I have a problem. Maybe this happens to you too, which is why I’m sharing.
Every time I achieve a major goal, it’s as if I have walked into thick fog. The future becomes unclear. I don’t know what’s next and feel truly lost.
Then, the internal dialogue starts. “You’ve done great. Look around, just look at your accomplishments…look at your resume.” Often, someone else will say the same thing and reinforce it. It’s a vicious cycle of ego.
(If you don’t talk to yourself, this might seem crazy…if you do talk to yourself, you might be the one laughing right now.)
The last time this happened, this feeling of accomplishment and stasis, I solved it by taking down everything in my office. Every plaque, every trophy, every single thing…70-80 pounds of reminders of goals achieved and unceremoniously tossed it in the recycle bin.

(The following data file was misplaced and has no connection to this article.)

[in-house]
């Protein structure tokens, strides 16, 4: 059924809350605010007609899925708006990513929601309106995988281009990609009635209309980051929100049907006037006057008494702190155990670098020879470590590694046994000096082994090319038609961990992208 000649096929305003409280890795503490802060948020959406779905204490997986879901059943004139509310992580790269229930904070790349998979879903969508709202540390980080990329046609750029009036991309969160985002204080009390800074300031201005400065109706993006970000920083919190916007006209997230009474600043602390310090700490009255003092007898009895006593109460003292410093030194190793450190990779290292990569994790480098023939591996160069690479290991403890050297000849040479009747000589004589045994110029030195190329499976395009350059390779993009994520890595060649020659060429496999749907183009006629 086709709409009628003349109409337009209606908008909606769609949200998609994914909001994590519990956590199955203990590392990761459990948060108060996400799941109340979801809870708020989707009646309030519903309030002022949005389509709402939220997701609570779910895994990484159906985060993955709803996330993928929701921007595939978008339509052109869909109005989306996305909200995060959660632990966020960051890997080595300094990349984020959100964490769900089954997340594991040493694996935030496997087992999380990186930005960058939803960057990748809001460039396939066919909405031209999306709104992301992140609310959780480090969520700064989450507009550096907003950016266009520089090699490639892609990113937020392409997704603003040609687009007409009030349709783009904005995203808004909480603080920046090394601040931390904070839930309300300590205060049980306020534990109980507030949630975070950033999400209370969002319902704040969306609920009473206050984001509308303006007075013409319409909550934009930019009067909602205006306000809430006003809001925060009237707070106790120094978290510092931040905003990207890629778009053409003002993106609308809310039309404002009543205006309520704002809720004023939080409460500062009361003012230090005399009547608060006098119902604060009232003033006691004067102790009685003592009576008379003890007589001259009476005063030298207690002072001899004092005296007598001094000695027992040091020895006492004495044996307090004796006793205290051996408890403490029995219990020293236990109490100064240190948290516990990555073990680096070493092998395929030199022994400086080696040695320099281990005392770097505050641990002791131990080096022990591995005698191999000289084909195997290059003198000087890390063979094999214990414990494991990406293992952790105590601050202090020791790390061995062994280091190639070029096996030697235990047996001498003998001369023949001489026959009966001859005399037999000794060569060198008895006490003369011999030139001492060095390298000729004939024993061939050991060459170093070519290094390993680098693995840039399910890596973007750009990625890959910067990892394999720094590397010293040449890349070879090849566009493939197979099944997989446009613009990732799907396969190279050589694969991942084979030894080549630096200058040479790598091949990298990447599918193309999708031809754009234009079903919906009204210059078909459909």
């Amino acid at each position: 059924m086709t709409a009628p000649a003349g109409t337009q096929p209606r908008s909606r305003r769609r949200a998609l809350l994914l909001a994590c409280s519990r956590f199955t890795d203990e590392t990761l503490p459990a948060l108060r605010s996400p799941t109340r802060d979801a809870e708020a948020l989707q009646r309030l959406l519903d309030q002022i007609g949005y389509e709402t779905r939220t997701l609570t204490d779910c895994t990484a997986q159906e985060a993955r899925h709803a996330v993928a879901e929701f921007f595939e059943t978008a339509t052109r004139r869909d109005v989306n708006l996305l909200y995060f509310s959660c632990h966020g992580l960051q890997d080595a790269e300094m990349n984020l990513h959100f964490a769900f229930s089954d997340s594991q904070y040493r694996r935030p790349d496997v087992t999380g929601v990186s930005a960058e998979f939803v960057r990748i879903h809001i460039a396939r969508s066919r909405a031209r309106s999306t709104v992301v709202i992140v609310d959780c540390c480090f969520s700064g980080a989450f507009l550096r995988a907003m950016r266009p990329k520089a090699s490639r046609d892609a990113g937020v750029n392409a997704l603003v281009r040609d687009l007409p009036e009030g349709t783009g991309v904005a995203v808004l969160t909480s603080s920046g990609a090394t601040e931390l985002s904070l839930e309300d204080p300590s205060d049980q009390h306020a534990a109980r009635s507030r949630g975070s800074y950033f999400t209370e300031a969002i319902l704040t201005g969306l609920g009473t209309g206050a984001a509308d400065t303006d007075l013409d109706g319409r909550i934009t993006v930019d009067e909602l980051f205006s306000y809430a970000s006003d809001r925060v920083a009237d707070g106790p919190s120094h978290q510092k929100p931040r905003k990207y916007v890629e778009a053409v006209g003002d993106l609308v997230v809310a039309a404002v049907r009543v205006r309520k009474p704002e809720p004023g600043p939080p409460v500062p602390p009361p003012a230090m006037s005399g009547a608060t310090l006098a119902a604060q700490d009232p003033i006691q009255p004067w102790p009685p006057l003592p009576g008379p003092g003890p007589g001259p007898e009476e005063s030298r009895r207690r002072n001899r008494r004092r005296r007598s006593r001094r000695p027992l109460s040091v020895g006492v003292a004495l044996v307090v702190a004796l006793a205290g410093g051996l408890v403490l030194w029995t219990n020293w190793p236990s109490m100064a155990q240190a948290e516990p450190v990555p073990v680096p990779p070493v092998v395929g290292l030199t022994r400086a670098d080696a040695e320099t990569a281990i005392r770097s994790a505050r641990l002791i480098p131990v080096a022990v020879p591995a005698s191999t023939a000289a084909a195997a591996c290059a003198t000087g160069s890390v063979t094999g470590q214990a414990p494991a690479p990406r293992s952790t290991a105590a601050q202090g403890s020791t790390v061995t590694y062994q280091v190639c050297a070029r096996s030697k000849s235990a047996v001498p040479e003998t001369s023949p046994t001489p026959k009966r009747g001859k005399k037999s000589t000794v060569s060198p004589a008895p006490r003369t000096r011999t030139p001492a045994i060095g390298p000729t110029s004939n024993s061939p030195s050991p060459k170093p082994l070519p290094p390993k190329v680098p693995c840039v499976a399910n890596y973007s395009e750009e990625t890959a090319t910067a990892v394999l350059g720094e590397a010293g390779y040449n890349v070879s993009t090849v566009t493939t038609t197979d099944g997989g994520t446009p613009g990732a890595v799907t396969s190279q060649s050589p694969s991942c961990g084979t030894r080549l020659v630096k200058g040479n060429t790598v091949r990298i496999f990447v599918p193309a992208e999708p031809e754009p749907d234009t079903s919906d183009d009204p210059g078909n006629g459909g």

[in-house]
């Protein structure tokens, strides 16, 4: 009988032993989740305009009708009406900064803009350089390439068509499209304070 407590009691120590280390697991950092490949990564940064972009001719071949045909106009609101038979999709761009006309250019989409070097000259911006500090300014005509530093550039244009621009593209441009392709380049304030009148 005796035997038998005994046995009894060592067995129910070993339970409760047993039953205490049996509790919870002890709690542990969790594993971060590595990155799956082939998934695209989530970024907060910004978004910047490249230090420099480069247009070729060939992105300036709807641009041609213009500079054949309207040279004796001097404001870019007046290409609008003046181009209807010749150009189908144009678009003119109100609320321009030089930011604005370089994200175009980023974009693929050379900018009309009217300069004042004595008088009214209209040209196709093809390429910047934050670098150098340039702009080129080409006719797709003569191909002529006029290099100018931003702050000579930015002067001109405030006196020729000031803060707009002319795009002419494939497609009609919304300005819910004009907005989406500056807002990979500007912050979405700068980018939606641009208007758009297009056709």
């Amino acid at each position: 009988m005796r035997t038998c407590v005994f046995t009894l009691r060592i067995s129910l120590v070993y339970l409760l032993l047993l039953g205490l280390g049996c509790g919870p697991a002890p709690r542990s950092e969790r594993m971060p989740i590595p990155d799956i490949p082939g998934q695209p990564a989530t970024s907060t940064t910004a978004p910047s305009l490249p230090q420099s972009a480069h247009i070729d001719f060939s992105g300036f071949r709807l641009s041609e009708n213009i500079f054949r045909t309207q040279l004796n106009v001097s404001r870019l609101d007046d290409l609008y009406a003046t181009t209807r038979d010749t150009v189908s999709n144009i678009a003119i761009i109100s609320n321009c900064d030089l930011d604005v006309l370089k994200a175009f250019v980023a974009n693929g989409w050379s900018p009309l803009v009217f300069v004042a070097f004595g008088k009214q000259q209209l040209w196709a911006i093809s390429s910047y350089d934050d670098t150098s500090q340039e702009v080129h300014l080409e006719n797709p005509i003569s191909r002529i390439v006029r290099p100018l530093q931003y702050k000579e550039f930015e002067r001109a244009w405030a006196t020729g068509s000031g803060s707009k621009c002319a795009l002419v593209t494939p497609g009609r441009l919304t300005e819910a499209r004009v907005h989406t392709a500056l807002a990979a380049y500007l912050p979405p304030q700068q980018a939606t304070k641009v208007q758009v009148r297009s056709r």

This worked for nearly a year.
Then this week, sitting at a small office table, across from two professors of ergonomics and safety, I almost fell out of my chair.
One of the professors, in less than three minutes, thoroughly convinced me that ergonomics was the cure for the undervalued business of safety. I wanted to run out of the room and go to an ergonomics class. The other, having just finished his third PhD, spoke on the future of education, universities, and how much his graduate EHS students were changing the world around them.
It was like I’d showed up with my tee ball bat to major league baseball game.
In that moment, they’d flashed a light and shown me a new peak. They forced me to look around, see the plateau where I stood, and gave me a vision for the future.
Plateau gone. Now to grab some climbing gear…